For example, we have asked whether property taxes should be used to pay for it (no), whether a voter’s position on rail influenced who they preferred for Honolulu mayor (yes), how neighbor islanders feel about rail versus Oahu residents (it depends on whether they have to pay for it) and whether building a rail line was even a good idea in the first place (decidedly mixed).
Still, a trend line of sorts can be discerned.
Similar to the latest poll, in October 2012 approximately 38% of likely voters said they supported the project versus 53% who oppose it. In April 2015, meanwhile, 43% said they supported rail — a high-water mark, up almost 10 percentage points just three years earlier — while 50% of voters opposed it.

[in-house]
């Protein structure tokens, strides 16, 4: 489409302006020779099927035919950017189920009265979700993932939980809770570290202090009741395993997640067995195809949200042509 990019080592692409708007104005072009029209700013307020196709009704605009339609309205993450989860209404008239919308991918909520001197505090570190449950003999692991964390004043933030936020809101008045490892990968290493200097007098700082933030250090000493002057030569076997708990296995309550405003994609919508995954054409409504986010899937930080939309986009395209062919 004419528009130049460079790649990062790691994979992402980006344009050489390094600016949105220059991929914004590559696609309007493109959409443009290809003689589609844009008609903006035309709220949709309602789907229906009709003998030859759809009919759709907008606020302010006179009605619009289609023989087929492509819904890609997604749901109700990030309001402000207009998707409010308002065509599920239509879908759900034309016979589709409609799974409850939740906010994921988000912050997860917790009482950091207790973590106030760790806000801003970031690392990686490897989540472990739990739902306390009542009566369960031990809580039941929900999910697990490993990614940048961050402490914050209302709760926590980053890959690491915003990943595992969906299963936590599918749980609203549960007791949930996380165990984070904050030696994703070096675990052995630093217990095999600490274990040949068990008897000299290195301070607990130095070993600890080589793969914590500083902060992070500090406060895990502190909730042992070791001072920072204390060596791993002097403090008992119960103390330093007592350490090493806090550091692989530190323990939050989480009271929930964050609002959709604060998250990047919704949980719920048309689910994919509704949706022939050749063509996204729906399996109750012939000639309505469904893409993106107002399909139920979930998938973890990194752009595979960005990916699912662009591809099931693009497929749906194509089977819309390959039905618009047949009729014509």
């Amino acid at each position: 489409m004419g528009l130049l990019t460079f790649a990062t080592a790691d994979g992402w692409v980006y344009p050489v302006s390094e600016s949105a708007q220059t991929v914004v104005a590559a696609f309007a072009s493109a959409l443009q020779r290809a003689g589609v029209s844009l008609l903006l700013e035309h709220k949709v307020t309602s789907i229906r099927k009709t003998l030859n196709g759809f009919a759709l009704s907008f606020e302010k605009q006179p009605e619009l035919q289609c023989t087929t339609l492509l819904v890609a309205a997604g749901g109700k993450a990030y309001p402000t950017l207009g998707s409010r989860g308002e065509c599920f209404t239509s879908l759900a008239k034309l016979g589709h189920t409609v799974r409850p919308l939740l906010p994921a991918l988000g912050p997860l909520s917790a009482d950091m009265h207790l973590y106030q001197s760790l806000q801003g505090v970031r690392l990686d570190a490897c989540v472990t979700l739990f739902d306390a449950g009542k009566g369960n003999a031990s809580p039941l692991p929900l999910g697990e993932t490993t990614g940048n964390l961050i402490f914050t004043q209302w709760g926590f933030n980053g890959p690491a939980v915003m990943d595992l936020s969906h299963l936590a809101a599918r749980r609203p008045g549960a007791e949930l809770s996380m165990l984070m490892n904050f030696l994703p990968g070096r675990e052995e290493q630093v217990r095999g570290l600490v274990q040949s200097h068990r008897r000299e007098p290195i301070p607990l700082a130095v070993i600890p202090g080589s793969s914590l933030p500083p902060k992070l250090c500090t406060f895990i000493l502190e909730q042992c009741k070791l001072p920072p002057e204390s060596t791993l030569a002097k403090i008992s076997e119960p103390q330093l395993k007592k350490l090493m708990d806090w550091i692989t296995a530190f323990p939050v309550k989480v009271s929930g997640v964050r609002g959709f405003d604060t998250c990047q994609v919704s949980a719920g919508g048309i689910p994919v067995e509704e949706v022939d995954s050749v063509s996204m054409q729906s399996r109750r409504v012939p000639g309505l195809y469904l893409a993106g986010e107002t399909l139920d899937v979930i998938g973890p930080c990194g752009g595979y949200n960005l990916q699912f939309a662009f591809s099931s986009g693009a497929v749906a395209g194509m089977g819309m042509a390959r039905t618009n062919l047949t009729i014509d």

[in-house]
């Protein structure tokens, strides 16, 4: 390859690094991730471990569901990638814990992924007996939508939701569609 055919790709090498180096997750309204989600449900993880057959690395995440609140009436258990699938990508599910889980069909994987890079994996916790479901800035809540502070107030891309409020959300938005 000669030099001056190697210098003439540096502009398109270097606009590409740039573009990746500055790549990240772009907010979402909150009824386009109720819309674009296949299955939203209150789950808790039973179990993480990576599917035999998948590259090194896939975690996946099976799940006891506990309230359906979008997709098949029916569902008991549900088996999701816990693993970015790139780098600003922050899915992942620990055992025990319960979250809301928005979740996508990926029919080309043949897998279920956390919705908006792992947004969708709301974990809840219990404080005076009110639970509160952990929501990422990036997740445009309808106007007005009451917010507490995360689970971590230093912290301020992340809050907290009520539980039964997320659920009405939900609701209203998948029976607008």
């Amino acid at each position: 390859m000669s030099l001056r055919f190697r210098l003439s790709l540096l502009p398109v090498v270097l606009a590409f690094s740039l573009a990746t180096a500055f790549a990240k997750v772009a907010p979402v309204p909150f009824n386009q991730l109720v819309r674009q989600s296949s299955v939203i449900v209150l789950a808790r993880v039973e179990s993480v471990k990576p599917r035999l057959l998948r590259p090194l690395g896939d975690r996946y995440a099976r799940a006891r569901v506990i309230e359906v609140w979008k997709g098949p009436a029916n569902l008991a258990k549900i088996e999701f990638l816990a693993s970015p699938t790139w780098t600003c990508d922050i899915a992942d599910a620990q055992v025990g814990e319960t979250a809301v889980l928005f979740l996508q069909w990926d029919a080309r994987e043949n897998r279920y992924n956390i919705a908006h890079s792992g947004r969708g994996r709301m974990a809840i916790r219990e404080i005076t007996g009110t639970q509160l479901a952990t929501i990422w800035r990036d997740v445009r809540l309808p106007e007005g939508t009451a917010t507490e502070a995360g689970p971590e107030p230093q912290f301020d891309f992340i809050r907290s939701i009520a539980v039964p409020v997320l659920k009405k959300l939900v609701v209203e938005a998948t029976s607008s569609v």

And in August 2016, 64% still wanted the rail line to go the full 20 miles from East Kapolei to Ala Moana Center even as 41% of people surveyed say that how the rail work has unfolded (i.e., cost overruns and tax increase extensions) was “troubling.”
What’s different in May 2021 is that Honolulu Mayor Rick Blangiardi said late last month that his administration is weighing whether it’s worth it to build the rail to Ala Moana, given that there is $3.6 billion dollar budget hole for a project now sporting a $12.4 billion price tag.
The Civil Beat/HNN poll was in the field April 16-21, which was before Blangiardi made his announcement. So that was not a factor in influencing voter responses.
But in just the past few months the Honolulu Authority for Rapid Transportation has made many headlines, mostly negative. They include the purge of nearly half the HART staff, a clash with a major contractor over the train’s wheels, the revelation of yet another cost increase and completion delay, and the ouster of its executive director.